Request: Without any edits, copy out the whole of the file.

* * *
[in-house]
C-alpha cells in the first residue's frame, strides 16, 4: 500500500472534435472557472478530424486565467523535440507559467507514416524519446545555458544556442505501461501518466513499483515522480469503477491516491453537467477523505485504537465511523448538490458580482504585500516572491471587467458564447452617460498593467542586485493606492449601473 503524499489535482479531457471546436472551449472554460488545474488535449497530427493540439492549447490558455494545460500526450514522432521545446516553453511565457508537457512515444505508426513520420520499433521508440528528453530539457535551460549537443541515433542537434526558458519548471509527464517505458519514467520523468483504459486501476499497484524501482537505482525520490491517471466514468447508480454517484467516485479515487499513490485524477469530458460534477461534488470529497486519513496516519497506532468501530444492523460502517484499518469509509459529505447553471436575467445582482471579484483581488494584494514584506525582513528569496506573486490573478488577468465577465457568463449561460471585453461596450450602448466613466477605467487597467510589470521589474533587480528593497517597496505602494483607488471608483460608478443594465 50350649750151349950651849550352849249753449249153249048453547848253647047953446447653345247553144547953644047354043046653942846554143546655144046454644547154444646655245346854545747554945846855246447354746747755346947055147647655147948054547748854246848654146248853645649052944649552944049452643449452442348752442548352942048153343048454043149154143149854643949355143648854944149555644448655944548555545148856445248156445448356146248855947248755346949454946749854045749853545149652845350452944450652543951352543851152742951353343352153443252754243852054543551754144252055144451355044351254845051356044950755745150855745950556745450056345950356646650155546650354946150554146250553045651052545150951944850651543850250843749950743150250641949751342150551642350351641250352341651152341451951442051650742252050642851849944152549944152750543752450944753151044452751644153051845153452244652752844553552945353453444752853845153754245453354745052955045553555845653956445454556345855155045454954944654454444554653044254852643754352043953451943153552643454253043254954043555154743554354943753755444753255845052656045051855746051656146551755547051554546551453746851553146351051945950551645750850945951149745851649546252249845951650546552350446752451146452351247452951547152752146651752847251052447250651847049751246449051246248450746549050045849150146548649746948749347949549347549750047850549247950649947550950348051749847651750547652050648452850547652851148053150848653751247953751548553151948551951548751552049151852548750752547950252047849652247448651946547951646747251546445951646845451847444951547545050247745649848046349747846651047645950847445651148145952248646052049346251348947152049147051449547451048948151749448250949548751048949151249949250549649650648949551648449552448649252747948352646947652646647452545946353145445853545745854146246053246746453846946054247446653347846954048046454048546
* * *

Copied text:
[in-house]
C-alpha cells in the first residue's frame, strides 16, 4: 500500500472534435472557472478530424486565467523535440507559467507514416524519446545555458544556442505501461501518466513499483515522480469503477491516491453537467477523505485504537465511523448538490458580482504585500516572491471587467458564447452617460498593467542586485493606492449601473 503524499489535482479531457471546436472551449472554460488545474488535449497530427493540439492549447490558455494545460500526450514522432521545446516553453511565457508537457512515444505508426513520420520499433521508440528528453530539457535551460549537443541515433542537434526558458519548471509527464517505458519514467520523468483504459486501476499497484524501482537505482525520490491517471466514468447508480454517484467516485479515487499513490485524477469530458460534477461534488470529497486519513496516519497506532468501530444492523460502517484499518469509509459529505447553471436575467445582482471579484483581488494584494514584506525582513528569496506573486490573478488577468465577465457568463449561460471585453461596450450602448466613466477605467487597467510589470521589474533587480528593497517597496505602494483607488471608483460608478443594465 50350649750151349950651849550352849249753449249153249048453547848253647047953446447653345247553144547953644047354043046653942846554143546655144046454644547154444646655245346854545747554945846855246447354746747755346947055147647655147948054547748854246848654146248853645649052944649552944049452643449452442348752442548352942048153343048454043149154143149854643949355143648854944149555644448655944548555545148856445248156445448356146248855947248755346949454946749854045749853545149652845350452944450652543951352543851152742951353343352153443252754243852054543551754144252055144451355044351254845051356044950755745150855745950556745450056345950356646650155546650354946150554146250553045651052545150951944850651543850250843749950743150250641949751342150551642350351641250352341651152341451951442051650742252050642851849944152549944152750543752450944753151044452751644153051845153452244652752844553552945353453444752853845153754245453354745052955045553555845653956445454556345855155045454954944654454444554653044254852643754352043953451943153552643454253043254954043555154743554354943753755444753255845052656045051855746051656146551755547051554546551453746851553146351051945950551645750850945951149745851649546252249845951650546552350446752451146452351247452951547152752146651752847251052447250651847049751246449051246248450746549050045849150146548649746948749347949549347549750047850549247950649947550950348051749847651750547652050648452850547652851148053150848653751247953751548553151948551951548751552049151852548750752547950252047849652247448651946547951646747251546445951646845451847444951547545050247745649848046349747846651047645950847445651148145952248646052049346251348947152049147051449547451048948151749448250949548751048949151249949250549649650648949551648449552448649252747948352646947652646647452545946353145445853545745854146246053246746453846946054247446653347846954048046454048546